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The Winner Is…

December 30, 2013

Our selections for best results of the year


Terry Gilliam is the director of the movie The Zero Theorem. This science fiction film came out just this past year, 2013, but completes a dystopian trilogy with Gilliam’s amazing 1985 film Brazil and his 1995 film 12 Monkeys. The new film’s lead character, named Qohen Leth, is working on a formula to determine whether life holds meaning.

Today Ken and I want to announce the GLL winners for best results of 2013. No, Qohen Leth is not among the winners.

The name Qohen Leth connects to Qoheleth, who narrates the book Ecclesiastes in the Bible, and Brian Cohen of Monty Python’s Life of Brian. Ecclesiastes famously talks about whether life has meaning or “all is vanity,” while Monty Python also made a movie called The Meaning of Life. We take no position on whether there is a Zero Theorem in Gilliam’s sense, and we do believe that life holds meaning. But we leave that discussion to another day.

Best Results?

What makes a result a “best result?” This is a hard question, one that we cannot answer. But let’s try anyway.

We believe mathematical results, usually theorems, can be divided into two categories: those that solve an existing open problems and those that pose new problems. The former are easy to appreciate, since many people have already tried and failed; the latter are difficult to appreciate, since by their very nature they lead us into new territory. Freeman Dyson talked about the distinction as “frogs” vs “birds.” Frogs work down in the muck, where it is difficult to navigate, easy to get stuck, easy to get lost. Birds soar above in the clouds, free to create new vistas, but can miss details and clues that are not visible from above. We have discussed this before—see here.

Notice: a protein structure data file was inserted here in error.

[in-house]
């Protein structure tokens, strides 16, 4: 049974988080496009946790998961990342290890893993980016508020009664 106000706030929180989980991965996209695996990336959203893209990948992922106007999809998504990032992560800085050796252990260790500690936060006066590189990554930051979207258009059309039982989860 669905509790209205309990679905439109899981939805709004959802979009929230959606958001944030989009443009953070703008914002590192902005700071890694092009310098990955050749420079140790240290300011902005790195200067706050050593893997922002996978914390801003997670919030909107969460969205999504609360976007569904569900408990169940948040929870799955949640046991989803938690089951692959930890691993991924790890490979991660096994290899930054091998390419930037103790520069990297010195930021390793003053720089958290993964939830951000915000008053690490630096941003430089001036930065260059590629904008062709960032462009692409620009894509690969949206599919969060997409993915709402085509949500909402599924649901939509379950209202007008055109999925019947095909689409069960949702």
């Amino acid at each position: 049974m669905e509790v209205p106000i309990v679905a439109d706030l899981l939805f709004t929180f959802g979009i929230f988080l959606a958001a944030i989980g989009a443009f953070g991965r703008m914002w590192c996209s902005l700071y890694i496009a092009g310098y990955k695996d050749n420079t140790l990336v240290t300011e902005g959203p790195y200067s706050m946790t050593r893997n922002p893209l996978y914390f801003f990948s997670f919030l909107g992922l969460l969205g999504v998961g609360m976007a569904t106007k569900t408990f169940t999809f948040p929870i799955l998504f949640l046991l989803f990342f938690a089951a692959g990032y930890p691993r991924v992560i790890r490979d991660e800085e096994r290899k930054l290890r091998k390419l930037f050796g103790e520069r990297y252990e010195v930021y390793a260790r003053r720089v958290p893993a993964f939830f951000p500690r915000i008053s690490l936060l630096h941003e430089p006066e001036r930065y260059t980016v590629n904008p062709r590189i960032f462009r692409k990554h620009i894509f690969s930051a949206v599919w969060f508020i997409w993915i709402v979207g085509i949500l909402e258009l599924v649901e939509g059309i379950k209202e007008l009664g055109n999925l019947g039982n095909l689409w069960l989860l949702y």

Ken and I prefer to think of the former, the solvers of open problems, as people who try to set new records. We all can appreciate a runner who breaks the world record for a mile (currently 3:43.13 by Hicham El Guerrouj), the basketball player with more points in a game than anyone ever (Wilt Chamberlain with 100 in 1962; Kobe Bryant had 81 in 2006); the chess player who wins more games in a row against grandmasters (Bobby Fischer, 20 games in 1970–71). These achievements are relatively easy to appreciate.

We think of the latter as creators of new types of records—that is, creators of new types of games, which have new records. These by their very nature are hard to judge initially. Who would have guessed that basketball, created in 1891 by James Naismith, would eventually become one of the most popular games in the world? He set out not to revolutionize the sports world, but just to find: